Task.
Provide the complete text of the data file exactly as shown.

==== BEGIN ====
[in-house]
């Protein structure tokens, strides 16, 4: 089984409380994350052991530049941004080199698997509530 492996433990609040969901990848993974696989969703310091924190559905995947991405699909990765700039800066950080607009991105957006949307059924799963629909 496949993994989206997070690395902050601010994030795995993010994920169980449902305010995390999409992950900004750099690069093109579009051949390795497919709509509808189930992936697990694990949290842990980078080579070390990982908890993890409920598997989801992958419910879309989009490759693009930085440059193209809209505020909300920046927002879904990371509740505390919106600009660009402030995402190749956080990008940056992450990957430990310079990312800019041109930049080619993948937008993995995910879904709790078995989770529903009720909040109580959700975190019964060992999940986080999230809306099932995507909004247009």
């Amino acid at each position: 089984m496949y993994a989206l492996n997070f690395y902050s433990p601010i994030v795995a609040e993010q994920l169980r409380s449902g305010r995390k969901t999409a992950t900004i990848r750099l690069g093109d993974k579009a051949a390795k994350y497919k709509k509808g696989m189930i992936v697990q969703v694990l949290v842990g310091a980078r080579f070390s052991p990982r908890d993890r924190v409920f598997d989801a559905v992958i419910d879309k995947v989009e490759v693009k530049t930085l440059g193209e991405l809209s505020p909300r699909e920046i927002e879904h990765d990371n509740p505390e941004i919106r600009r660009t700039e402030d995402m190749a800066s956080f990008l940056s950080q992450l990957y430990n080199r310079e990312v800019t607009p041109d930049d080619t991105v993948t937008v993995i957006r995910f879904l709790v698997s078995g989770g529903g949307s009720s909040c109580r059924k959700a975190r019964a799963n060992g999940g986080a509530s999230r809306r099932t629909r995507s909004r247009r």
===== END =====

[in-house]
């Protein structure tokens, strides 16, 4: 089984409380994350052991530049941004080199698997509530 492996433990609040969901990848993974696989969703310091924190559905995947991405699909990765700039800066950080607009991105957006949307059924799963629909 496949993994989206997070690395902050601010994030795995993010994920169980449902305010995390999409992950900004750099690069093109579009051949390795497919709509509808189930992936697990694990949290842990980078080579070390990982908890993890409920598997989801992958419910879309989009490759693009930085440059193209809209505020909300920046927002879904990371509740505390919106600009660009402030995402190749956080990008940056992450990957430990310079990312800019041109930049080619993948937008993995995910879904709790078995989770529903009720909040109580959700975190019964060992999940986080999230809306099932995507909004247009």
């Amino acid at each position: 089984m496949y993994a989206l492996n997070f690395y902050s433990p601010i994030v795995a609040e993010q994920l169980r409380s449902g305010r995390k969901t999409a992950t900004i990848r750099l690069g093109d993974k579009a051949a390795k994350y497919k709509k509808g696989m189930i992936v697990q969703v694990l949290v842990g310091a980078r080579f070390s052991p990982r908890d993890r924190v409920f598997d989801a559905v992958i419910d879309k995947v989009e490759v693009k530049t930085l440059g193209e991405l809209s505020p909300r699909e920046i927002e879904h990765d990371n509740p505390e941004i919106r600009r660009t700039e402030d995402m190749a800066s956080f990008l940056s950080q992450l990957y430990n080199r310079e990312v800019t607009p041109d930049d080619t991105v993948t937008v993995i957006r995910f879904l709790v698997s078995g989770g529903g949307s009720s909040c109580r059924k959700a975190r019964a799963n060992g999940g986080a509530s999230r809306r099932t629909r995507s909004r247009r």